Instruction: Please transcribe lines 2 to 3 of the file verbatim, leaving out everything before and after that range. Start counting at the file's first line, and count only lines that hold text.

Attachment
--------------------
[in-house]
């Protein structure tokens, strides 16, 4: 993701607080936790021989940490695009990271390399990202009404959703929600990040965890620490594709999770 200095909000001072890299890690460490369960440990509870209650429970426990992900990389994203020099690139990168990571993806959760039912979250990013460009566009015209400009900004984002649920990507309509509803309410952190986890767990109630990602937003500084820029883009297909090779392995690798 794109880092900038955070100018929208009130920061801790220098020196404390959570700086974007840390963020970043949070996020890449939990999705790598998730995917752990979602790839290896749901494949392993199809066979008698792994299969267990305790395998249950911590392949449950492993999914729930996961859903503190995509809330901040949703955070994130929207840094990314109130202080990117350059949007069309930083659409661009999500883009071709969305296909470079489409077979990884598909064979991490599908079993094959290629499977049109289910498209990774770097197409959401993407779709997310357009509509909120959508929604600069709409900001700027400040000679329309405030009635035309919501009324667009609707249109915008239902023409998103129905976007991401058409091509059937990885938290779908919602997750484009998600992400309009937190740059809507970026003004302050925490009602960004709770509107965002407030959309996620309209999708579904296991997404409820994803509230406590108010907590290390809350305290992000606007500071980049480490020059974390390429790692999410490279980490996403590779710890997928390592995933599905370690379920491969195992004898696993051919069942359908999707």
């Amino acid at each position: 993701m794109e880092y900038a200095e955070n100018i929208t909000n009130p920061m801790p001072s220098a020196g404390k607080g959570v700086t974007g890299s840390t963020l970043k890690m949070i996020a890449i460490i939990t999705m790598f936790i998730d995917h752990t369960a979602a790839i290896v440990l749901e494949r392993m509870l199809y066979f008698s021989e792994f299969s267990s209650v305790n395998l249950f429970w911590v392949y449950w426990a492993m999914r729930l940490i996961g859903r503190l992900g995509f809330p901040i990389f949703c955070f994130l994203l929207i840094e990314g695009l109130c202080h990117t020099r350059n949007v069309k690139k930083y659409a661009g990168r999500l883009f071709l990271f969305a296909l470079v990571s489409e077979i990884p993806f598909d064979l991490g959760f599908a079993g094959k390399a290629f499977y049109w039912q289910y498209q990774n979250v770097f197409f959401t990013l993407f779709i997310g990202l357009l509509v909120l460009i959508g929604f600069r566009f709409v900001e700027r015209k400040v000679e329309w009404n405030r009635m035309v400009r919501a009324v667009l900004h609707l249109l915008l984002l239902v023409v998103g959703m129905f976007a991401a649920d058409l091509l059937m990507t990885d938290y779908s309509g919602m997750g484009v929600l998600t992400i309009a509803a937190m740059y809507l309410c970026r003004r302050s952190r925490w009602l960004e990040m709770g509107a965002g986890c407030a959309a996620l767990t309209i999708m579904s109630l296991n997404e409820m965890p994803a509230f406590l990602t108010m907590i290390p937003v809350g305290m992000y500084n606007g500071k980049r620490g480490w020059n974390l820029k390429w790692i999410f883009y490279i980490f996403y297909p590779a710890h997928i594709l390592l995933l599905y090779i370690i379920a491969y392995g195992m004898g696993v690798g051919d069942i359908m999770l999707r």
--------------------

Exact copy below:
């Protein structure tokens, strides 16, 4: 993701607080936790021989940490695009990271390399990202009404959703929600990040965890620490594709999770 200095909000001072890299890690460490369960440990509870209650429970426990992900990389994203020099690139990168990571993806959760039912979250990013460009566009015209400009900004984002649920990507309509509803309410952190986890767990109630990602937003500084820029883009297909090779392995690798 794109880092900038955070100018929208009130920061801790220098020196404390959570700086974007840390963020970043949070996020890449939990999705790598998730995917752990979602790839290896749901494949392993199809066979008698792994299969267990305790395998249950911590392949449950492993999914729930996961859903503190995509809330901040949703955070994130929207840094990314109130202080990117350059949007069309930083659409661009999500883009071709969305296909470079489409077979990884598909064979991490599908079993094959290629499977049109289910498209990774770097197409959401993407779709997310357009509509909120959508929604600069709409900001700027400040000679329309405030009635035309919501009324667009609707249109915008239902023409998103129905976007991401058409091509059937990885938290779908919602997750484009998600992400309009937190740059809507970026003004302050925490009602960004709770509107965002407030959309996620309209999708579904296991997404409820994803509230406590108010907590290390809350305290992000606007500071980049480490020059974390390429790692999410490279980490996403590779710890997928390592995933599905370690379920491969195992004898696993051919069942359908999707």
């Amino acid at each position: 993701m794109e880092y900038a200095e955070n100018i929208t909000n009130p920061m801790p001072s220098a020196g404390k607080g959570v700086t974007g890299s840390t963020l970043k890690m949070i996020a890449i460490i939990t999705m790598f936790i998730d995917h752990t369960a979602a790839i290896v440990l749901e494949r392993m509870l199809y066979f008698s021989e792994f299969s267990s209650v305790n395998l249950f429970w911590v392949y449950w426990a492993m999914r729930l940490i996961g859903r503190l992900g995509f809330p901040i990389f949703c955070f994130l994203l929207i840094e990314g695009l109130c202080h990117t020099r350059n949007v069309k690139k930083y659409a661009g990168r999500l883009f071709l990271f969305a296909l470079v990571s489409e077979i990884p993806f598909d064979l991490g959760f599908a079993g094959k390399a290629f499977y049109w039912q289910y498209q990774n979250v770097f197409f959401t990013l993407f779709i997310g990202l357009l509509v909120l460009i959508g929604f600069r566009f709409v900001e700027r015209k400040v000679e329309w009404n405030r009635m035309v400009r919501a009324v667009l900004h609707l249109l915008l984002l239902v023409v998103g959703m129905f976007a991401a649920d058409l091509l059937m990507t990885d938290y779908s309509g919602m997750g484009v929600l998600t992400i309009a509803a937190m740059y809507l309410c970026r003004r302050s952190r925490w009602l960004e990040m709770g509107a965002g986890c407030a959309a996620l767990t309209i999708m579904s109630l296991n997404e409820m965890p994803a509230f406590l990602t108010m907590i290390p937003v809350g305290m992000y500084n606007g500071k980049r620490g480490w020059n974390l820029k390429w790692i999410f883009y490279i980490f996403y297909p590779a710890h997928i594709l390592l995933l599905y090779i370690i379920a491969y392995g195992m004898g696993v690798g051919d069942i359908m999770l999707r």